Crimefighters have warned that live online child abuse and the trade in drugs and guns will be growing threats to the UK in the next three years.
The first nationwide assessment by the National Crime Agency (NCA) found that paedophiles will increasingly use the "hidden web" - internet content that is not accessed by popular search engines - to access images of child abuse.
More heroin will be imported from Afghanistan, where the opium poppy crop boomed particularly in Helmand province as British troops withdrew, and more amphetamines and so-called "legal highs" will be made in the UK.
Criminals will also increasingly exploit legitimate channels for bringing guns into the country to get their hands on weapons, the assessment said, and could be used by terrorists.
The report said: "We assess that criminal exploitation of the legitimate supply of firearms to the UK marketplace will increase. There is also a concern that weapons, whether from illegal or legitimate sources, might find their way into the hands of extremists."
The NCA expects more attacks to be staged on UK computer networks with viruses and distributed denial of service attacks, where websites are deliberately overwhelmed, particularly on government pages.
The report said: " If there is a single cross-cutting issue that has changed the landscape for serious and organised crime and our response against it, it is the growth in scale and speed of internet communication technologies.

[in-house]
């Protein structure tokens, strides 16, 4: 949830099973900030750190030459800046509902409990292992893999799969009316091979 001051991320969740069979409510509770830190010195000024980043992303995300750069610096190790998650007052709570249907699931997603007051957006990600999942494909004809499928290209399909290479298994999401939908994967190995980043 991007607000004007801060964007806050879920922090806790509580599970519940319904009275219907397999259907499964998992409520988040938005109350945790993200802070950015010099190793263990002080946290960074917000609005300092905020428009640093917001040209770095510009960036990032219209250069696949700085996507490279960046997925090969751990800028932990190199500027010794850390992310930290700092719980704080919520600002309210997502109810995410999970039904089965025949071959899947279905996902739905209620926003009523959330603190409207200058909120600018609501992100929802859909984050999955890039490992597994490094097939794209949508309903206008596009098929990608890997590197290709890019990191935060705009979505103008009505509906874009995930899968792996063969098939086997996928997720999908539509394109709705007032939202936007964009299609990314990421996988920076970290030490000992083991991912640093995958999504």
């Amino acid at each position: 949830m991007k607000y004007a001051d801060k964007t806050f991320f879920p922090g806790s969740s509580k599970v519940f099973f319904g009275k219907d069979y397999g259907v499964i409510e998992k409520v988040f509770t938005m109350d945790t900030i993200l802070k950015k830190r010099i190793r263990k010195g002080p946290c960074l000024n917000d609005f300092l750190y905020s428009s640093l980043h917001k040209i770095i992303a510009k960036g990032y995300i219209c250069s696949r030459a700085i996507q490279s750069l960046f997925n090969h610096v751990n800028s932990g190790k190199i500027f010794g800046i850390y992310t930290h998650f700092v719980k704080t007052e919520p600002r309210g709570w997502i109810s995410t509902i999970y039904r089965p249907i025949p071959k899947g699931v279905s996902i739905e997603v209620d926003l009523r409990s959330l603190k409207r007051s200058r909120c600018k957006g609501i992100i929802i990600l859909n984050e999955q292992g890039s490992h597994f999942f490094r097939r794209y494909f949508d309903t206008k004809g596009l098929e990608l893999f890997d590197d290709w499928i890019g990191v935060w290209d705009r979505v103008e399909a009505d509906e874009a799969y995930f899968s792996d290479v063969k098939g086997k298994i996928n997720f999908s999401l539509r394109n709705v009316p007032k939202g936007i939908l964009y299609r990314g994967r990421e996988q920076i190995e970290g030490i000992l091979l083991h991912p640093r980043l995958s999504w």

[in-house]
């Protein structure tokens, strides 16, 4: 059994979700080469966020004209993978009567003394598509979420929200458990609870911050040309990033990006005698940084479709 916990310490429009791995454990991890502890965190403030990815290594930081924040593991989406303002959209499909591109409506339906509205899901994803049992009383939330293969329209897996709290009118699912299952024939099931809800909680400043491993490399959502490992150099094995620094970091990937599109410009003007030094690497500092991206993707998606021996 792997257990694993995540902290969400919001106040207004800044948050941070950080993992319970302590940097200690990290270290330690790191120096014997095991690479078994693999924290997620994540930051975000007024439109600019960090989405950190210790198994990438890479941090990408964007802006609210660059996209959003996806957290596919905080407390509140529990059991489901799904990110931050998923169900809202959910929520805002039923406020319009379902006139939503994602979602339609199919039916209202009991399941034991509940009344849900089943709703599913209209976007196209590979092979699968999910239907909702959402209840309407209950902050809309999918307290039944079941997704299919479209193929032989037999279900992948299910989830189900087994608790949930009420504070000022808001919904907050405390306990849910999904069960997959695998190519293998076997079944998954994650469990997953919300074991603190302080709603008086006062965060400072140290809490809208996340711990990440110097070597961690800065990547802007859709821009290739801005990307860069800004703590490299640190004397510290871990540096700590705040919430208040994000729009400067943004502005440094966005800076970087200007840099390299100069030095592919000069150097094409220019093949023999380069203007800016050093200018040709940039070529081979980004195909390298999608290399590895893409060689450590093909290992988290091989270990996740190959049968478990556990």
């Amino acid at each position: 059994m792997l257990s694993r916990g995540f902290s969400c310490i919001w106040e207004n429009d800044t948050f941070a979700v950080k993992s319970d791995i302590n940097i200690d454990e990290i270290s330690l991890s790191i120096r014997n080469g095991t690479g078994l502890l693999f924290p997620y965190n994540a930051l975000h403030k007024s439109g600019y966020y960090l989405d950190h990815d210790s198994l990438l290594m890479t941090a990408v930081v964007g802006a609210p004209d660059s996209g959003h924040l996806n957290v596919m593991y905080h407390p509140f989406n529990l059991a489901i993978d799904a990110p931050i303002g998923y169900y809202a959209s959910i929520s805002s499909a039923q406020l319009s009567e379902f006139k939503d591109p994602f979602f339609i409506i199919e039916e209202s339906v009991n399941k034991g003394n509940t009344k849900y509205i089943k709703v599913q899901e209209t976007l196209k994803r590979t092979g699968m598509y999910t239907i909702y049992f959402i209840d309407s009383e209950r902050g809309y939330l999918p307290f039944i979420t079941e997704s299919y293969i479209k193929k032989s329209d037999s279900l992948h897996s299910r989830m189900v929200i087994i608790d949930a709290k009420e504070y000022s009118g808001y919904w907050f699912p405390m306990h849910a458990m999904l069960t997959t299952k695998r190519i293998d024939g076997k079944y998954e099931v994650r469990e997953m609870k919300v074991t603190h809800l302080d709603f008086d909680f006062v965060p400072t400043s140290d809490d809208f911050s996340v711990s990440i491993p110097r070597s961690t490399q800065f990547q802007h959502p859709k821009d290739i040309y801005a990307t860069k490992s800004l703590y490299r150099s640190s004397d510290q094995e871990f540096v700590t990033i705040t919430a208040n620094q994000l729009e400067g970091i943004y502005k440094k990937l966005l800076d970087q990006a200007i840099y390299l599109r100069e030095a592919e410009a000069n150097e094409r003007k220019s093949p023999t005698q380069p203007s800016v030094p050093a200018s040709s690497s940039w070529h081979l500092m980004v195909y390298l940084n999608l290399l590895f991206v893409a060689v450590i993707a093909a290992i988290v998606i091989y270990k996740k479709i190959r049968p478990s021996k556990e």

"The online streaming of real-time child sexual exploitation and abuse is a growing threat. Cyber techniques have proliferated and are used ever more extensively by wider serious and organised crime groups to commit 'traditional' crimes.
"As more government services go online, including tax collection, there is an increasing risk of online attacks and fraud against the public sector.
"The pace of development of deployable criminal tools is such that we anticipate an increase in the targeted compromise of UK networked systems, more ransomware attacks and distributed denial of service (DDOS) attacks against business-critical systems."
The NCA's National Strategic Assessment also found that millions of pounds gained from bribery and corruption overseas and billions in criminal proceeds are laundered through the UK.
NCA director-general Keith Bristow said: " This assessment, which is the first one published by the NCA, is the most detailed and broad-ranging crime threat analysis ever produced by law enforcement.
"The assessment, and the response to it, is owned by the whole of law enforcement, including police forces and other national agencies, as well as Whitehall departments, local government, industry partners and the third sector.
"It helps us maximise our collective impact in order to cut serious and organised crime."
The head of professional practice at the College of Policing, Giles Herdale, said 6,000 detectives will be trained this year specifically in tackling online crime.
He added: "The National Crime Agency's report shows that as the internet has changed how many people communicate, organise and trade, it has also brought criminals new opportunities.
"The speed at which these changes have taken place has challenged the police service to ensure that our officers and staff are equipped with the right skills to tackle crime.
"The College of Policing is taking steps so that knowledge around cybercrime is seen not as a specialism in policing but as a core part of any investigator's knowledge."